UAE: 64% of expats would consider buying property
Around two thirds of expats would consider purchasing property in the UAE, according to research from compareit4me.com
Just under two thirds of expats would consider purchasing property in the UAE, according to research from compareit4me.com.
A 2016 survey conducted by the finance comparison site found that 64% of expats would consider buying real estate in the Emirates, compared to just 46% of those questioned last year.
The findings suggest that expats are planning to remain in the UAE for longer, according to Jon Richards, chief executive officer of compareit4me.com.
“In March , all the major newspapers were reporting that more than half of expats in the UAE were considering leaving due to the high cost of living,” he explained.
“Just one year later, we are happy to announce that the number of people who are interested in buying property is on the rise. It seems attitudes are changing, and fears and insecurities about the future are lifting,” Richards added.
Over half (54%) of respondents to last year’s survey said that property prices represented their main financial outgoing.
The 10% to 13% fall in property prices that took place in 2015 – in combination with a further anticipated drop of 10% this year – are the major contributing factors to the apparent change in heart among expats, according to Richards and his colleagues.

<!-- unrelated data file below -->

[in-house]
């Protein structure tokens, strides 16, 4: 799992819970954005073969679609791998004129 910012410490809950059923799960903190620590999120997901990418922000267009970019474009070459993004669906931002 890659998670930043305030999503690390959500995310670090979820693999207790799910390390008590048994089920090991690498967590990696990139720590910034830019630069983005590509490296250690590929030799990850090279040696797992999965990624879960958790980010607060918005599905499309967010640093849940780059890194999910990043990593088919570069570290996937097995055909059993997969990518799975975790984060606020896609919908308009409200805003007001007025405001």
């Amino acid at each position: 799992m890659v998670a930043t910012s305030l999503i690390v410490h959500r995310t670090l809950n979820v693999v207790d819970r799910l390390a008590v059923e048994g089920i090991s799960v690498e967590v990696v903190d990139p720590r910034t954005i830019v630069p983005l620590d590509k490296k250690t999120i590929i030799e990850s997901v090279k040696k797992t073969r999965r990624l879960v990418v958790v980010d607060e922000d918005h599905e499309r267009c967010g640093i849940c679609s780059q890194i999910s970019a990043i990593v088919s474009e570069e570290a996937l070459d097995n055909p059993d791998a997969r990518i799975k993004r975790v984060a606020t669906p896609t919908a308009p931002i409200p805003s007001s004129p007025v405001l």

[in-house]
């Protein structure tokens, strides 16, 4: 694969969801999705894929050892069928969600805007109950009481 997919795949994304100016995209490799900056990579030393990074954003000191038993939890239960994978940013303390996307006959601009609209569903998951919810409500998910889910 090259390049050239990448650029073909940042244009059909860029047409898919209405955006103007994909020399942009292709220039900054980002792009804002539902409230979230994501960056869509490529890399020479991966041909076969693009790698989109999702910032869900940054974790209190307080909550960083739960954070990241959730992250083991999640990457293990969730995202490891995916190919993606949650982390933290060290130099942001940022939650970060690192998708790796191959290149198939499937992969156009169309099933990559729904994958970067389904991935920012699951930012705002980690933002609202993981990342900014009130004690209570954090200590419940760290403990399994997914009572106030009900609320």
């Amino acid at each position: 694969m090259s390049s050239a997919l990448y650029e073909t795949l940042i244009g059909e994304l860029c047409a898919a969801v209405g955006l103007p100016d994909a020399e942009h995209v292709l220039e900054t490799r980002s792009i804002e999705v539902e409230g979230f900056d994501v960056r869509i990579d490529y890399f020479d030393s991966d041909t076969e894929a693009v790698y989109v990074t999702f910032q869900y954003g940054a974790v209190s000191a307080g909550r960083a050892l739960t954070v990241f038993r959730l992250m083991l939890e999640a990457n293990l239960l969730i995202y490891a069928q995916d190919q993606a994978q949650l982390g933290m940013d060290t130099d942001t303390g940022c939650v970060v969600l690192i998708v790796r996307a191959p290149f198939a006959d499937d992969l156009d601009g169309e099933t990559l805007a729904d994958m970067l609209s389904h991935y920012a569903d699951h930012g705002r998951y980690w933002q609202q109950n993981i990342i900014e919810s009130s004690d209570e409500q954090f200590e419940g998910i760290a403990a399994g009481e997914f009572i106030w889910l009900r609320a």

“There is no doubt that the stabilisation in the property market, which is thought to be a knock-on effect of low crude oil prices and the subsequent strength of the US dollar, must be having an impact on people’s long-term plans,” he noted.
“Additionally, with the recent exciting developments – both commercially in terms of business opportunities, and physically with projects like the impressive Dubai Canal – staying and committing to life in the UAE is becoming even more of an enticing option.
“For expats, it’s all about timing; choosing the right time to arrive and the right time to leave. The recent drop in housing prices has obviously removed a big weight from people’s minds and made settling here a more viable option,” Richards concluded.